Every year on March 17, the Irish and the Irish-at-heart across the globe observe St. Patrick’s Day. What began as a religious feast day for the patron saint of Ireland has become an international festival celebrating Irish culture with parades, dancing, special foods and a whole lot of green. (History Channel)

The first recorded St. Patrick’s Day parade was held in New York City. Ever since 1762, there has been a St. Patrick’s Day parade in New York, so it’s the longest running St. Patrick’s Day parade.

On Tuesday, March 15, the Irish flag was raised high over New York City’s Bowling Green, 255 years after the very first St. Patrick’s Day Parade took place there in 1762. Read more at Irish Central.

The parade route goes up Fifth Avenue beginning at East 44th Street and ending at East 79th Street. Approximately 150,000 people march in the parade which draws about 2 million spectators. More information about this event is available at NYC St. Patrick’s Day Parade.

St. Patrick’s Day is celebrated on March 17, the saint’s religious feast day and the anniversary of his death in the fifth century.  What was at first an Irish religious celebration is nowadays celebrated by people of all backgrounds, especially throughout the United States, Canada and Australia.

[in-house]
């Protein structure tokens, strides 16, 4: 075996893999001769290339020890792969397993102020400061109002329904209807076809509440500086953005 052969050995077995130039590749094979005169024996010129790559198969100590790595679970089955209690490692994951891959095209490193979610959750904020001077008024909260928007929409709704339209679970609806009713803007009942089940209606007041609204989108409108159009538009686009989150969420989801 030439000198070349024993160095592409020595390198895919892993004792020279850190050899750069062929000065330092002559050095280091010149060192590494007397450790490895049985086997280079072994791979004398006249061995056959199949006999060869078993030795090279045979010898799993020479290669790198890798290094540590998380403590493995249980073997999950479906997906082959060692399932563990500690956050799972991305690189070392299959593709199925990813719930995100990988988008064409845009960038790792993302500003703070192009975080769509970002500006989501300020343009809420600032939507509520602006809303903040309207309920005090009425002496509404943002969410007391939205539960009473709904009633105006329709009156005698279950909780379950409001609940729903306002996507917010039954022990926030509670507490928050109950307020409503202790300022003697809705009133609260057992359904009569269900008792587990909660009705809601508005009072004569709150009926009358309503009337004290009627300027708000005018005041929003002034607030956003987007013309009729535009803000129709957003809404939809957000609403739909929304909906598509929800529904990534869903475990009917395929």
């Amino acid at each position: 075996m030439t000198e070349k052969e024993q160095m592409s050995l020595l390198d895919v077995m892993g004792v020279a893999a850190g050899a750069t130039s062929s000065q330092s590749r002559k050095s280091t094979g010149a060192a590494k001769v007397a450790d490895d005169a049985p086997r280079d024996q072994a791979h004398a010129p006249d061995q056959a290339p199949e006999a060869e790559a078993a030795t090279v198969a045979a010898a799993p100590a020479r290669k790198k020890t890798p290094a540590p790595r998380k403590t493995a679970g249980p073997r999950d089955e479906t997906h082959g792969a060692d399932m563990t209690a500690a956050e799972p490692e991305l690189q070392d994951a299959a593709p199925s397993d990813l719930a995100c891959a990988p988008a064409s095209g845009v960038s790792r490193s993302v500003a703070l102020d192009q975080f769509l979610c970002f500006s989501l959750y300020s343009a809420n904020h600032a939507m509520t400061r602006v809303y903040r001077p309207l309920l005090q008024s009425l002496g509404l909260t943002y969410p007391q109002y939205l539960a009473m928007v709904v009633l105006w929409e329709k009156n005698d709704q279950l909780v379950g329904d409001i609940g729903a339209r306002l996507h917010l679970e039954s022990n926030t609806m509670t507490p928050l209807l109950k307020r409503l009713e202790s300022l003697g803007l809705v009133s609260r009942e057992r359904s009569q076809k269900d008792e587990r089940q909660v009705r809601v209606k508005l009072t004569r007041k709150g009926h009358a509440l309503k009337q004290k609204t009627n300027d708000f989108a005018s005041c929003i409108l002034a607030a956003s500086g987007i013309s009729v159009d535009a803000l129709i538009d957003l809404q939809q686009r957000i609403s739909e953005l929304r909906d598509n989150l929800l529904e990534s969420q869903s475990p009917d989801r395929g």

Although North America is home to the largest productions, St. Patrick’s Day is celebrated in many other locations far from Ireland, including Japan, Singapore and Russia. More information about the history of Saint Patrick’s Day is available here.

You may be interested in the Telegraph’s photo gallery of St Patrick’s Day celebrations around the world and the National Geographic’s Top 10 Grand St. Patrick’s Day Celebrations.

You may also be interested in reading about The 19 most surprising places around the world to celebrate St. Patrick’s Day.

Saint Patrick’s Day has come to be associated with everything Irish: anything green and gold, shamrocks and luck. Parades are held all over the world and people go all out, wearing green clothes and accessories, preparing green foods and beverages, singing and dancing, and going on pub crawls.

The revellers  wander about the streets in all manner of green clothes, hats and hair,  turning urban landscapes green and some  cities  even dye  the rivers and streams green.

However, green was not the first colour associated with St. Patrick, so just how did green come to represent this holiday? Watch this video to find out. And you may also find the following article interesting:  St. Patrick’s Day: There’s meaning beneath all that green.

To find out more about Saint Patrick, the patron saint and national apostle of Ireland, see Encyclopædia Britannica.